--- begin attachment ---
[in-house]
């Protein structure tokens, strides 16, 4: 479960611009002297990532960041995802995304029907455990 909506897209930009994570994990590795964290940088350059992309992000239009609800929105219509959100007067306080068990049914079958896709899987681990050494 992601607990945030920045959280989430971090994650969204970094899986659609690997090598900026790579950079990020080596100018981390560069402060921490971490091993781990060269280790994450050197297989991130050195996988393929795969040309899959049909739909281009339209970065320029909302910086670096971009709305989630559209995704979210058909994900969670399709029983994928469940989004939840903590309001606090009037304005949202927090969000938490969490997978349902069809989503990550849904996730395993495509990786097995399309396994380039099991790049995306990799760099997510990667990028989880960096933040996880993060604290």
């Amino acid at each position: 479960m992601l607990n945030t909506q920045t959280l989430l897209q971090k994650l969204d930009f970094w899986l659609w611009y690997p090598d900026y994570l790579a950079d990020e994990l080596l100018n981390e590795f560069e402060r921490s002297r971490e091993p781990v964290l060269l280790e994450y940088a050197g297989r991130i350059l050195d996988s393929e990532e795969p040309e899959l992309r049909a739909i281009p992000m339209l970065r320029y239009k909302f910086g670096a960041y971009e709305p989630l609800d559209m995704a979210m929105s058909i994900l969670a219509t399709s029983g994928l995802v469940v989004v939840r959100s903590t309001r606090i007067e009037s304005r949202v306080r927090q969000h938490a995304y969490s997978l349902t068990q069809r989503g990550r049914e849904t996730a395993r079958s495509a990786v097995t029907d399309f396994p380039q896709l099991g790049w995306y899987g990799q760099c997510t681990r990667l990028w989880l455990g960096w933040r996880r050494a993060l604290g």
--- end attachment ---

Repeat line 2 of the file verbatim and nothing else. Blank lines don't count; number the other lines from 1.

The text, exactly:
């Protein structure tokens, strides 16, 4: 479960611009002297990532960041995802995304029907455990 909506897209930009994570994990590795964290940088350059992309992000239009609800929105219509959100007067306080068990049914079958896709899987681990050494 992601607990945030920045959280989430971090994650969204970094899986659609690997090598900026790579950079990020080596100018981390560069402060921490971490091993781990060269280790994450050197297989991130050195996988393929795969040309899959049909739909281009339209970065320029909302910086670096971009709305989630559209995704979210058909994900969670399709029983994928469940989004939840903590309001606090009037304005949202927090969000938490969490997978349902069809989503990550849904996730395993495509990786097995399309396994380039099991790049995306990799760099997510990667990028989880960096933040996880993060604290």